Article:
European Community Keeps Austria Waiting
West European diplomats suggested Tuesday that Austria’s request for membership in the European Community faces a long wait. At the least, they said, Austria and other would-be members such as Turkey will have to stand in line until 1992, when the single European market goes into effect.
In fact, sentiment is growing in some of the 12 member nations that the community should not be enlarged until the results of the single market can be experienced. Further, officials in some member nations are suggesting that candidates for admission be carefully screened on wealth, religion and feelings about neutrality.
Thus, although Austria would appear to be a natural candidate--it is situated in the center of Europe and was once a font of continental culture--its application is being placed on hold until after Austria’s neutral status is closely examined.
Austrian Foreign Minister Alois Mock, in submitting his government’s application to community officials Monday, said Austria’s “internationally recognized status of permanent neutrality” must be maintained. Neutrality was written into the 1955 peace treaty that Austria signed with the United States, the Soviet Union, Britain and France, the victors of World War II.
But some members of the European Community believe that it should be moving toward greater political unity and common security measures, and they have suggested that a neutral nation would not fit in.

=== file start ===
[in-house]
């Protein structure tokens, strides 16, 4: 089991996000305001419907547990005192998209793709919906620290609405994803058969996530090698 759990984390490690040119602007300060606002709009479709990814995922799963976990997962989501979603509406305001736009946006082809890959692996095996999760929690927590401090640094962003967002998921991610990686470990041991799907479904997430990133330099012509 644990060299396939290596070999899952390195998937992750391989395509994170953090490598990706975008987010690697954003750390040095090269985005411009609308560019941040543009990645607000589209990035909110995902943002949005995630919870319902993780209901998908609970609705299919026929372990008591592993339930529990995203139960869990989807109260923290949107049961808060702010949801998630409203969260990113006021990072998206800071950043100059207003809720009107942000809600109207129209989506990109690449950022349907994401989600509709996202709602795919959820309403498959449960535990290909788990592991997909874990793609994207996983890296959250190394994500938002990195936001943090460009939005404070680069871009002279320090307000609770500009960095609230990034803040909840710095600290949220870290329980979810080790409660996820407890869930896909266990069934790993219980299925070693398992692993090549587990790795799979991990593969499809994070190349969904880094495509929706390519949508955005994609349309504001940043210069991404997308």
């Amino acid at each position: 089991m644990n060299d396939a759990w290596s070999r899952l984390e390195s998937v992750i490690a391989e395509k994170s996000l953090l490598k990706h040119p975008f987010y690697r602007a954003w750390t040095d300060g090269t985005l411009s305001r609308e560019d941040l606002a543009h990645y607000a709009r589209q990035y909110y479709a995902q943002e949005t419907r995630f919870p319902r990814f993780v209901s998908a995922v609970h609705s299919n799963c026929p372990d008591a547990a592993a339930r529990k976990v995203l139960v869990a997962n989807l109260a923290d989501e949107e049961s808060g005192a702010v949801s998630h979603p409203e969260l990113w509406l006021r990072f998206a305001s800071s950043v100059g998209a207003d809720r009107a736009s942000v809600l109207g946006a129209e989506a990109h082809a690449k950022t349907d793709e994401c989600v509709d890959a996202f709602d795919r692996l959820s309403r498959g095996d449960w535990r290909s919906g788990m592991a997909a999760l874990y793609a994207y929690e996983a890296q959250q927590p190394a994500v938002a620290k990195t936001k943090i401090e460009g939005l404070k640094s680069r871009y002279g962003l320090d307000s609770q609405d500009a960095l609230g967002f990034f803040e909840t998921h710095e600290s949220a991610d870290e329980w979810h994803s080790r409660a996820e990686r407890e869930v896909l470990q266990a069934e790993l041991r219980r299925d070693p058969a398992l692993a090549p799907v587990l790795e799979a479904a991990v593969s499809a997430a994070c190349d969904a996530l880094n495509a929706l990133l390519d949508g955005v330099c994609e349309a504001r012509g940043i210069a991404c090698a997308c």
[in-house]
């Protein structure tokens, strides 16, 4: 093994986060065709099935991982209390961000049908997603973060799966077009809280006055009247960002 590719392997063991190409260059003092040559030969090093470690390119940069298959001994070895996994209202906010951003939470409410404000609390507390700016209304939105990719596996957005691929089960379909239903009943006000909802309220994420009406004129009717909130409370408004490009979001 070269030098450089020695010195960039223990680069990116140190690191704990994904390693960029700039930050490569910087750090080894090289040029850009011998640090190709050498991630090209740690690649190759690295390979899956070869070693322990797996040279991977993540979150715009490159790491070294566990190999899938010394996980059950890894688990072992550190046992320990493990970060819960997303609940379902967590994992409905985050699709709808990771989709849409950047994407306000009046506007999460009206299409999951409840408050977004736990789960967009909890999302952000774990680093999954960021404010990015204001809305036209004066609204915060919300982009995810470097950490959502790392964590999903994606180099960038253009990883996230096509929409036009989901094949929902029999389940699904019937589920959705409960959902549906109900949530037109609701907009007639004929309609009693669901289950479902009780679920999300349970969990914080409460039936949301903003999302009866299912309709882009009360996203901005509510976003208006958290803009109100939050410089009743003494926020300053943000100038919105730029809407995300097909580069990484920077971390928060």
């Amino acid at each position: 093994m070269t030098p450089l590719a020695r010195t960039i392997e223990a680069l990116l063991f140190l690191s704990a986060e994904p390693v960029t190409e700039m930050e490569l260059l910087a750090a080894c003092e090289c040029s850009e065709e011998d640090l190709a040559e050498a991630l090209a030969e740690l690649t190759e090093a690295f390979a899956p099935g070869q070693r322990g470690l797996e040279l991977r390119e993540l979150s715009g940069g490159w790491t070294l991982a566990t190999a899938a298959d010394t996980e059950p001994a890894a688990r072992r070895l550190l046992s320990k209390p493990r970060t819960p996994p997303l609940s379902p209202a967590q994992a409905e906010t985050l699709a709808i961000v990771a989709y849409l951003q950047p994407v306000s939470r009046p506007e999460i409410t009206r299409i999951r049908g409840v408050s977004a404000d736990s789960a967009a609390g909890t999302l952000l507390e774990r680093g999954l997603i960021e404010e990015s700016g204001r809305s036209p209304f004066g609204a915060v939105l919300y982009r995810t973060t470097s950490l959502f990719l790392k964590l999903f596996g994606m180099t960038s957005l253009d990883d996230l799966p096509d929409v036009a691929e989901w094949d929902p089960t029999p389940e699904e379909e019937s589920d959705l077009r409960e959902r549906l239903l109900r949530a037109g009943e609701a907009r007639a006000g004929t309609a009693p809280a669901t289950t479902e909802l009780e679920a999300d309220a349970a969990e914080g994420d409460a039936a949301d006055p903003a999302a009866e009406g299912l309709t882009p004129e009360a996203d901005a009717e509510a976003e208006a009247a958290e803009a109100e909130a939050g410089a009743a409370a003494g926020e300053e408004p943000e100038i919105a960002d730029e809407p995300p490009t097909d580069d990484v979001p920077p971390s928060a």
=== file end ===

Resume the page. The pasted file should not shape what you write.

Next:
Ireland is generally neutral, but such status is not a part of its constitution. Nor did Ireland make it an issue when it entered the community in 1973.
In the past, observers have predicted that many additional countries would eventually join the European Community, among them neutrals like Switzerland, the Nordic nations and Mediterranean nations such as Cyprus and Malta. But community officials in Brussels now suggest that the introduction of additional southern countries may be too expensive.
Most northern nations are net contributors to the community, while Greece, Spain, Portugal and southern Italy are net recipients.
Britain has fought long and hard to get the size of its budget contribution reduced, and Prime Minister Margaret Thatcher is thought to frown on welcoming countries that would make immediate demands on the community budget.
Turkey, which applied for membership two years ago, has been the subject of debate. It is situated for the most part in Asia, and its people are largely Muslim. Its culture is vastly different from that of the community’s mainly Christian European members.
“We will all be studying the applications carefully,” a Bonn diplomat said.